A solid content audit will provide useful insights into your site, blog and overall content marketing strategy. One of the key purposes of a content audit is giving your existing onsite content a new purpose.
Think of it this way – how many times have you published a blog or article and never gone back to it? It may become outdated or less relevant over time. Well, an audit helps you to return to that older content and keep it fresh.
What does an audit involve?
When done correctly, a content audit will provide you with the answers to the following questions:
- Which pieces of content are performing best?
- What topics do your consumers connect with the most?
- Which posts are outdated?
- Do you have a consistent brand voice?
Following an audit, with insight from both an SEO and content perspective – – you should be left with a clearer understanding of where you need to place your future content marketing efforts.
Content audit checklist
If you don’t understand your visitor’s behaviour on your site – then it’s unlikely you will be able to create content that they resonate with. A content audit is a way of getting to know your customers alongside your content marketing initiatives.
There is no doubt that reviewing and analysing the progress of your content is going to contribute to the growth of your business. But we do think it’s important to consider a few things before getting started with an audit. Let’s start by reviewing why we’d do a content audit:
Why am I doing a content audit?
There is no right or wrong answer here – this could be any number of reasons. However, the reasons for doing an audit will impact the steps you take along the way. We most commonly recommend audits for two reasons: search engine optimisation and brand growth.
You can conduct an audit to optimise your content for search engines – or you may focus on improving your content marketing efforts without a focus on SEO. Of course – you could also choose to combine both. We’ve explained this below:
Performing an audit with an SEO focus means you will be identifying any weak areas in your websites search engine optimisation. You will likely be looking at things such as:
- Word Count
- Meta Description
- Optimised Images
By looking at these aspects of your content along with your current position on SERP (search engine results pages) – you will be able to establish what you need to change to improve your organic ranking. A content audit which considers SEO is a great way of ensuring you are driving as much organic traffic as possible through your content efforts.
In this case, you will be focusing on how your existing blogs and articles are performing in terms of quality. Your primary key performance indicators will be based on how much engagement your posts are driving. So, instead of looking at optimisation factors (as mentioned above), you will focus on things like:
- Length of Content
- Visitor Metrics
- Social Shares
- Passive / Active Voice
Your main goal will be to understand how your audience are directly responding to each piece of content you have shared. As a result, you can determine what you need to change or do more of to drive more engagement.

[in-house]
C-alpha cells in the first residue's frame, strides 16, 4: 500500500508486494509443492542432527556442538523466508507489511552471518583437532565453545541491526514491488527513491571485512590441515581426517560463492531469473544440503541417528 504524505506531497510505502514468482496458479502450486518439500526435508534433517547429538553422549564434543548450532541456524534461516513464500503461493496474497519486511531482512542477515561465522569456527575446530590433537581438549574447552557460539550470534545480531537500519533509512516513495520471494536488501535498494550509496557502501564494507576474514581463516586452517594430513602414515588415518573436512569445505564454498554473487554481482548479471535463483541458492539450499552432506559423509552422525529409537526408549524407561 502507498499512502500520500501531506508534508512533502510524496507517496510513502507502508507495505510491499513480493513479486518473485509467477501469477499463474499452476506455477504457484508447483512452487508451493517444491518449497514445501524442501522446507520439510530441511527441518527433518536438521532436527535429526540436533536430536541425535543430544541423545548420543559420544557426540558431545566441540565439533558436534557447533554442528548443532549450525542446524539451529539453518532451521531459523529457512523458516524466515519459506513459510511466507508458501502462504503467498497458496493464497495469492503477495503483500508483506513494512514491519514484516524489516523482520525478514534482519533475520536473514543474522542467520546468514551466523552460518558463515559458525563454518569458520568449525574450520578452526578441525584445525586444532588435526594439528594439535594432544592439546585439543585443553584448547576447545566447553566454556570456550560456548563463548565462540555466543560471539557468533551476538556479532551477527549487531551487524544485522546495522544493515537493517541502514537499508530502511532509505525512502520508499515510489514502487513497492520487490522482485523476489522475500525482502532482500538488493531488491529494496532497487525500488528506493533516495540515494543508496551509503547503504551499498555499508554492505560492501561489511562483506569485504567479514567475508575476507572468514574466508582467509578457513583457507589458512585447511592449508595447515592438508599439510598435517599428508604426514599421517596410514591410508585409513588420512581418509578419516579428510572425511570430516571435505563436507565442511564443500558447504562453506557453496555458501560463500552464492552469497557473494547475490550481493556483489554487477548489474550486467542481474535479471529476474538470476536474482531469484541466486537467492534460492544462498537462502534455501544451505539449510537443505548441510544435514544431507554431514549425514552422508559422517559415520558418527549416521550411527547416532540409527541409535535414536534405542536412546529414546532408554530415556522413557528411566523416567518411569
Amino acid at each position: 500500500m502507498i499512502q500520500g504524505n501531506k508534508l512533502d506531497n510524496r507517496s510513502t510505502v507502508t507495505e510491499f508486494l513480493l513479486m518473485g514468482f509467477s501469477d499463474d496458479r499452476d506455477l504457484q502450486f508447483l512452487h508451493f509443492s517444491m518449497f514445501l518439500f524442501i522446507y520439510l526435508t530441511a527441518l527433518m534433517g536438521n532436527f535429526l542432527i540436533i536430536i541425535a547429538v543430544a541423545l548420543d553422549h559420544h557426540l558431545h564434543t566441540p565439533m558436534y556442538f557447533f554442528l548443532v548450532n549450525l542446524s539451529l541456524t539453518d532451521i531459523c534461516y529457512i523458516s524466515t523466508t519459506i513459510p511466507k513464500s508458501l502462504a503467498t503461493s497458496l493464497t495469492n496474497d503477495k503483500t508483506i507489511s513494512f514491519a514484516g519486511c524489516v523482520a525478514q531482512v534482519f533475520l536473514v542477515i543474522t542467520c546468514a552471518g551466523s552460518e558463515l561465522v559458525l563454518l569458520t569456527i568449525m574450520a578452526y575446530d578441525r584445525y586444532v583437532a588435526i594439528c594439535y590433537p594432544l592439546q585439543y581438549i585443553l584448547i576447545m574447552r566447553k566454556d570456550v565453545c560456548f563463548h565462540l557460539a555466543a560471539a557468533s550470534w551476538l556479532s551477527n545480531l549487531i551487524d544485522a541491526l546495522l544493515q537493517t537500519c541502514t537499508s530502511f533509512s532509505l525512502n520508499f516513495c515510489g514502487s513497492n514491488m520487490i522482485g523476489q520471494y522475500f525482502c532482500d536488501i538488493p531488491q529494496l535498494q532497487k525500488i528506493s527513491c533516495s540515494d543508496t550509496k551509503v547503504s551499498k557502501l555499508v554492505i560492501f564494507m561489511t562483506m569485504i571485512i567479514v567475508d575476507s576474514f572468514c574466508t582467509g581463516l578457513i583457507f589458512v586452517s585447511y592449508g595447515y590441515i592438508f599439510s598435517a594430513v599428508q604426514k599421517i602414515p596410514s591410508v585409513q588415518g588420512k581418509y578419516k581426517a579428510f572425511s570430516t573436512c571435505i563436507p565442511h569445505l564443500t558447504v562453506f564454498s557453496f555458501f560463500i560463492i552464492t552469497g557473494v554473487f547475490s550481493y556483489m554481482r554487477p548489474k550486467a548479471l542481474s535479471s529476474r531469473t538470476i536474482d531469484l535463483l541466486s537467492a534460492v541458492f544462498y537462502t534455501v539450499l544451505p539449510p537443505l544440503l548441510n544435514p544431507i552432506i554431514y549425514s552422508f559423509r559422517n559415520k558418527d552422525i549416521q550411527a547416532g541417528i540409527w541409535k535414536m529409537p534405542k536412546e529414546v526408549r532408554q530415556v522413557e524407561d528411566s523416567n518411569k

From a digital marketing perspective – we would recommend considering both SEO and content in your audit. The two typically go hand-in-hand. For example – when analysing your SEO metrics, you’ll likely spot those weak areas in your content too.
Whether you choose to focus on SEO or content – or both combined, being clear about your goals before starting an audit will help to streamline the process and maximise results.
What are my content audit goals?
Before getting started – we recommend establishing why you are doing an audit and what you hope to achieve from it. The idea is that you will take action based on your findings – so, what is that action going to lead to?
We’ve highlighted some of the most common content audit goals. You might resonate with one or more of them:
- Find out how to improve organic search performance
- Establish which content marketing pieces have performed best previously
- Determine the topics your audience are interested in
- Locate any content gaps
- Identify any overlapping content
- Find and optimise any pages with high impressions but low conversions
- Gain new and exciting content ideas that will resonate with your audience
- Find any existing content that no longer resonates with your brand voice, niche or goals.
Which tools or resources will I use?
A solid content audit is a time-consuming project and may feel a bit overwhelming – especially when you’re just getting started. This may be the case if you’ve got other active campaigns or accounts to work on at the same time.
The good news is, there are plenty of tools out there that can help you throughout the process. We suggest researching any content marketing tools / SEO that could help you before you start your audit – i.e. by providing you with a template. We’ve listed a few of our favourites below:
- SEMRush – We use this tool regularly here at our London agency. It can provide you with a full site content audit showing you areas you need to improve. Things like alt tags, links and keywords can help you to improve your SEO.
- Screaming Frog – Use this SEO spider tool to crawl your website and improve your onsite SEO.
- Google Analytics – You can use Analytics to find out who is visiting your site, where they come from and how they travel through your site.
Get in Touch
We would recommend performing a quarterly audit which covers all aspects of your content marketing activities. Do you want to perform an an audit for your site? We’d love to work with you to improve your content through content & SEO optimisation. Feel free to give us a call or drop us an email with any questions.